Only (1) is correct.
The pronoun "it" can only anticipate real, logical subjects (appearing after the verb) when these are infinitival, gerundial, or nominal clauses:
- It's good to fight for what you want.
- It's not worth fighting for what you want.
- It's good that you have decided to fight for what you want.
Only the pronoun "there" can anticipate indefinite nouns or noun phrases:
- There comes a time when... (Here, "there" is the grammatical subject of the sentence.)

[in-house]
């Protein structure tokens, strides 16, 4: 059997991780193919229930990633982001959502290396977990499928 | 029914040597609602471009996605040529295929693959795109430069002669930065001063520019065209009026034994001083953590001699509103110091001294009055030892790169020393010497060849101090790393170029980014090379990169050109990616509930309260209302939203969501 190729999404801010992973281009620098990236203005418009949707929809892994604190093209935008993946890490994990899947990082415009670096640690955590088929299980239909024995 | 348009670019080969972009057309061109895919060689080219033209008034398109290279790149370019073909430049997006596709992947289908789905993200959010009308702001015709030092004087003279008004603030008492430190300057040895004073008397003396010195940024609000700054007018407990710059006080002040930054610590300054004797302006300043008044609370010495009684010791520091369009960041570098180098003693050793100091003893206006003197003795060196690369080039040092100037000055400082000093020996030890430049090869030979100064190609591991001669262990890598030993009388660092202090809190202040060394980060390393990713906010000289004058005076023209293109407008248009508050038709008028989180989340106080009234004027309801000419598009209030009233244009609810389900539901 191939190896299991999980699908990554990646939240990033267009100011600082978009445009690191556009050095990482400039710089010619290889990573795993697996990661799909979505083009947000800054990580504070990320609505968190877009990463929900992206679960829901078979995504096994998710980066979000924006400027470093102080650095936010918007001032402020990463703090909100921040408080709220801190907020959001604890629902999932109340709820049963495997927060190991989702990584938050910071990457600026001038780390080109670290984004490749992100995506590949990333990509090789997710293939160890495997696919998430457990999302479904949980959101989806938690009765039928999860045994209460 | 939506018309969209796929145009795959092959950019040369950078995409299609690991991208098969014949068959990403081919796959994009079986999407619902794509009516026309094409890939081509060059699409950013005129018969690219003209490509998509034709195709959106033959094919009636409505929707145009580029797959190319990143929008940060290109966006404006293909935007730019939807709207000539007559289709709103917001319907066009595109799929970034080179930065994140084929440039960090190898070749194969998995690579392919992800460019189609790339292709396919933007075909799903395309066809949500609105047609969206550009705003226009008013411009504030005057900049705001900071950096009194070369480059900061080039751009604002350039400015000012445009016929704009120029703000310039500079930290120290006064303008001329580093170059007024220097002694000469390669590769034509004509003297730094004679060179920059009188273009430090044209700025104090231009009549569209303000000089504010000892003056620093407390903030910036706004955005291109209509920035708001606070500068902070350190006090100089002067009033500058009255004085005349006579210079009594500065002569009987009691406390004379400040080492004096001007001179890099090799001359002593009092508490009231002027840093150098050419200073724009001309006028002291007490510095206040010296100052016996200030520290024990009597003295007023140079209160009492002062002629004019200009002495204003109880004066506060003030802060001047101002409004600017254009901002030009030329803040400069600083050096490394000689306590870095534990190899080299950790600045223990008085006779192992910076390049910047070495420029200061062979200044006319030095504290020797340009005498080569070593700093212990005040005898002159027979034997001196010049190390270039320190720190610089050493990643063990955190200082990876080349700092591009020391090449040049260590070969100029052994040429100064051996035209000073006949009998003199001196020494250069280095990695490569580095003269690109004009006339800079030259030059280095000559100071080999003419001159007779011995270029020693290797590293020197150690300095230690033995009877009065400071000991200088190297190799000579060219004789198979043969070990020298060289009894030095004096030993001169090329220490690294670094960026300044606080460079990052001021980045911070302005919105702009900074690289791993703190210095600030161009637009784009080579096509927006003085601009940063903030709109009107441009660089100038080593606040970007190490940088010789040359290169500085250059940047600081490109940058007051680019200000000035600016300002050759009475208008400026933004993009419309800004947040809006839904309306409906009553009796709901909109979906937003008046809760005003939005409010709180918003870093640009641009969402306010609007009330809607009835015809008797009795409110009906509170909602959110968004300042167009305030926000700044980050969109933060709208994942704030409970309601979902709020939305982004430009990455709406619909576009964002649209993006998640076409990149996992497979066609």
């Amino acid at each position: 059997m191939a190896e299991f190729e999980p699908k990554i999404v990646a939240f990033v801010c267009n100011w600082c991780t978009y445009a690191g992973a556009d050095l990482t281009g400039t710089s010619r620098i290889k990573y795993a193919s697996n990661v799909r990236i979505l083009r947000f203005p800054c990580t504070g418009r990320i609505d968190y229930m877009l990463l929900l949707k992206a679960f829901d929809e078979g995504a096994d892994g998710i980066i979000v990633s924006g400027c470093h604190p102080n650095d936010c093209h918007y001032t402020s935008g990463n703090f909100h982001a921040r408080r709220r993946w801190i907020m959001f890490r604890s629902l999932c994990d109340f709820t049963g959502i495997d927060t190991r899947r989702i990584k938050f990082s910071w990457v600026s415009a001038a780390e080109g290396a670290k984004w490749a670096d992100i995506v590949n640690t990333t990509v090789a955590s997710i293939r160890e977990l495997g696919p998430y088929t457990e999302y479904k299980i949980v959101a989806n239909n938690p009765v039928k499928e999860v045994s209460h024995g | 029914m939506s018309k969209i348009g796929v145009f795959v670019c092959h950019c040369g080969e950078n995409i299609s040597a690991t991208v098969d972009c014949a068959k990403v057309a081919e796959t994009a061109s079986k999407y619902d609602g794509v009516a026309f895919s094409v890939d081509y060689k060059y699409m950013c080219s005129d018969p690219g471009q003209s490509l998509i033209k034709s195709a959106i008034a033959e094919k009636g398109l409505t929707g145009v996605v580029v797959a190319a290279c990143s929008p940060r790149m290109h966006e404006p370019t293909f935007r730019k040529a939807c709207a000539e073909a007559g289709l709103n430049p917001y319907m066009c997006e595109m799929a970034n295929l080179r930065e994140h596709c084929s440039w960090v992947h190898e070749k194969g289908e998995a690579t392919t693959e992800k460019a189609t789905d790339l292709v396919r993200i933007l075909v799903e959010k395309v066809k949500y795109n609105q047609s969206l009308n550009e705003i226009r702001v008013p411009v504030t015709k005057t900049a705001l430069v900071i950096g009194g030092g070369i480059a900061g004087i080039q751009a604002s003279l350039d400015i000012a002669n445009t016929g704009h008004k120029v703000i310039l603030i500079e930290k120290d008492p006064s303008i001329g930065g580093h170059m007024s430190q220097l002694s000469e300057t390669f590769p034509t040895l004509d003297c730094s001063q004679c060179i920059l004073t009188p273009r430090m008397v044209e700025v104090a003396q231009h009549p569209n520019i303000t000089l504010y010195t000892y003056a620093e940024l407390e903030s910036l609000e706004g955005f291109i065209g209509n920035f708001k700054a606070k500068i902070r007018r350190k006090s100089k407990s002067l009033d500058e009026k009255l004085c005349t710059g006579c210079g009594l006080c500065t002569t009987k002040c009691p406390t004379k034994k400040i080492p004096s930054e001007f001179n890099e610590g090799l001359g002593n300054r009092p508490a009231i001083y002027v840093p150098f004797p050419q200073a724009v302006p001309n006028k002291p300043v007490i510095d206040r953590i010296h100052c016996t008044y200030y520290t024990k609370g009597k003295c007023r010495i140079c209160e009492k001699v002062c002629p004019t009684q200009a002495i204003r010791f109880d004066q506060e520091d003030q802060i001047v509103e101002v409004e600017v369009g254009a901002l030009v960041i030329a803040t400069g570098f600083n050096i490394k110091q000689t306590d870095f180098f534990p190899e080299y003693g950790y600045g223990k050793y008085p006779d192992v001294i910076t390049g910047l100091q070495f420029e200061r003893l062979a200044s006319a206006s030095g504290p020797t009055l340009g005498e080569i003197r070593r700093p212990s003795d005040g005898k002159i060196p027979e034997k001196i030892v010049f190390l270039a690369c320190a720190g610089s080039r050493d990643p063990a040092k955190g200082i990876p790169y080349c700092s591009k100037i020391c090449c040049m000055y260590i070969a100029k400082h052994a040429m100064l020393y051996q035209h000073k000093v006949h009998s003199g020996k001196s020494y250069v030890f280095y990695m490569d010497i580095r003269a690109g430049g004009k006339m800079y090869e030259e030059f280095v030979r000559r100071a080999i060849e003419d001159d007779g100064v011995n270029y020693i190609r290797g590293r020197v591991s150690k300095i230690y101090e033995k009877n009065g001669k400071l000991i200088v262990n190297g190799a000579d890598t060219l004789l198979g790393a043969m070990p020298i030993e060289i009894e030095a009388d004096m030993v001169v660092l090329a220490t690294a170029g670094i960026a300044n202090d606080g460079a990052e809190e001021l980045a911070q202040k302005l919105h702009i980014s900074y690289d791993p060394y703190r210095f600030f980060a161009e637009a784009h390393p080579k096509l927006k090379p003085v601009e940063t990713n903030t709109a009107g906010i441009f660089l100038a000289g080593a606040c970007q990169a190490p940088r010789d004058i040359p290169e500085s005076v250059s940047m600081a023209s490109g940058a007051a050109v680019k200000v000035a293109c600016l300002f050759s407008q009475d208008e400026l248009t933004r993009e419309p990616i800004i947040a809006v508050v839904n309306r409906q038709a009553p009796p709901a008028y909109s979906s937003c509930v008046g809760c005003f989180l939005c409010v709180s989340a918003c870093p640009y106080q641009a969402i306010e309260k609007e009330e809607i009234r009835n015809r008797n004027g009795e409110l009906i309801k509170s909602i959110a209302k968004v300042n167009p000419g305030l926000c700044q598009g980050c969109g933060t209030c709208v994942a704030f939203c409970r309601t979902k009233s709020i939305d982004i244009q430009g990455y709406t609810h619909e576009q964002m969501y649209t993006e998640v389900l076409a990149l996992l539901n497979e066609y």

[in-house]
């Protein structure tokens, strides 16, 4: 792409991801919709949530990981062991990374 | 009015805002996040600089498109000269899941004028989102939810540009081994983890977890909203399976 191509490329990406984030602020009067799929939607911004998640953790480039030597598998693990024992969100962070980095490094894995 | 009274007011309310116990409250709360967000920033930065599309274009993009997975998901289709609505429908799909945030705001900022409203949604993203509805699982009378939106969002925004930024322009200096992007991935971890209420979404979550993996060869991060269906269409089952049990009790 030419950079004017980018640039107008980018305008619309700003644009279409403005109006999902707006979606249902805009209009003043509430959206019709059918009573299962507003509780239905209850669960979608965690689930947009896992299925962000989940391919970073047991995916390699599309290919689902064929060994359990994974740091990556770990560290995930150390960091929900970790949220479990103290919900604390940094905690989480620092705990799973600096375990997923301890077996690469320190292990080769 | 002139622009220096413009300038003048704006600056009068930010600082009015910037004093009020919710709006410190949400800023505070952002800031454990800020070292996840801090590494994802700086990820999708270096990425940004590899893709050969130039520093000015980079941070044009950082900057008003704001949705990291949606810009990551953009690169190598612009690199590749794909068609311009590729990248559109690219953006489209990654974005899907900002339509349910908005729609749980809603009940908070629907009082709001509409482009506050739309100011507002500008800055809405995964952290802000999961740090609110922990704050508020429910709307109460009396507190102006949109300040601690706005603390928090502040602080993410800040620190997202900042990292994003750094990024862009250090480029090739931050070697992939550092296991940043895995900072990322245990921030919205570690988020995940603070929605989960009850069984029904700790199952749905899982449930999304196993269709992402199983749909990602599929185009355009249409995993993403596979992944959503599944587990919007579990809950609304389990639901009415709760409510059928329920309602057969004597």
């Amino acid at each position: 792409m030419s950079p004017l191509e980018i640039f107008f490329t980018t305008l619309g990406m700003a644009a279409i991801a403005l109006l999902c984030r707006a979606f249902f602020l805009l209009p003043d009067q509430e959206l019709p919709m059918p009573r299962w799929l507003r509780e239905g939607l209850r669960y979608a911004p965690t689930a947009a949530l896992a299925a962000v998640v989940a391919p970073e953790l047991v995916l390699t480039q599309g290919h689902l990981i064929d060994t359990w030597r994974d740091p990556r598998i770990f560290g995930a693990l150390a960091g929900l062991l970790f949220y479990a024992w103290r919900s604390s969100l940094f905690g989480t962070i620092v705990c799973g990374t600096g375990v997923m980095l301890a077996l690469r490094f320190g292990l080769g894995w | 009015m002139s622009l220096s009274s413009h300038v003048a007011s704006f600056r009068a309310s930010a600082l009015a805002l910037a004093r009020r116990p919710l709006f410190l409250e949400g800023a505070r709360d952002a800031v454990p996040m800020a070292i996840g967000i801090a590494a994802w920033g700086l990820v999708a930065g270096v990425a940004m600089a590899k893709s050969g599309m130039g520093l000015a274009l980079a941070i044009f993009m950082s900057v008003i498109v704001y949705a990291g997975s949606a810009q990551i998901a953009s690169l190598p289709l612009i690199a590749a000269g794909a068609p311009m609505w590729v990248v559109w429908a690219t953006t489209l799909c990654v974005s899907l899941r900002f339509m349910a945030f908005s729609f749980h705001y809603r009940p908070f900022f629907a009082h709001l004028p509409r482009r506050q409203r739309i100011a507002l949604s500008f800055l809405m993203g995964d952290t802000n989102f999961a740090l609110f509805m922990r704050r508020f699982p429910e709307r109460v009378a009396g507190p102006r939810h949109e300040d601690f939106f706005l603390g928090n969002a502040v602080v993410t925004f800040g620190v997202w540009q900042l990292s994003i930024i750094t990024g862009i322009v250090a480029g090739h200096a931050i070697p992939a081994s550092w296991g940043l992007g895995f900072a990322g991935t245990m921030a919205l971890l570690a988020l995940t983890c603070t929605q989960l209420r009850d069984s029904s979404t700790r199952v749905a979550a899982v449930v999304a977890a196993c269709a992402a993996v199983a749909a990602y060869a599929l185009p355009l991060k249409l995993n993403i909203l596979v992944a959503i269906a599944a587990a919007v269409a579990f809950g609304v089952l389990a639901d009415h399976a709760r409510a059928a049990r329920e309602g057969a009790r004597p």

As an adverb of place, "there" can also be placed at the beginning of a sentence for emphasis. However, in this case "there" is NOT the grammatical subject. The grammatical subject only appears at the end as a result of a grammatical process known as "full inversion." Also notice that, in this case, the noun or noun phrase need not be indefinite:
- There comes my train at last!
- There comes Mary.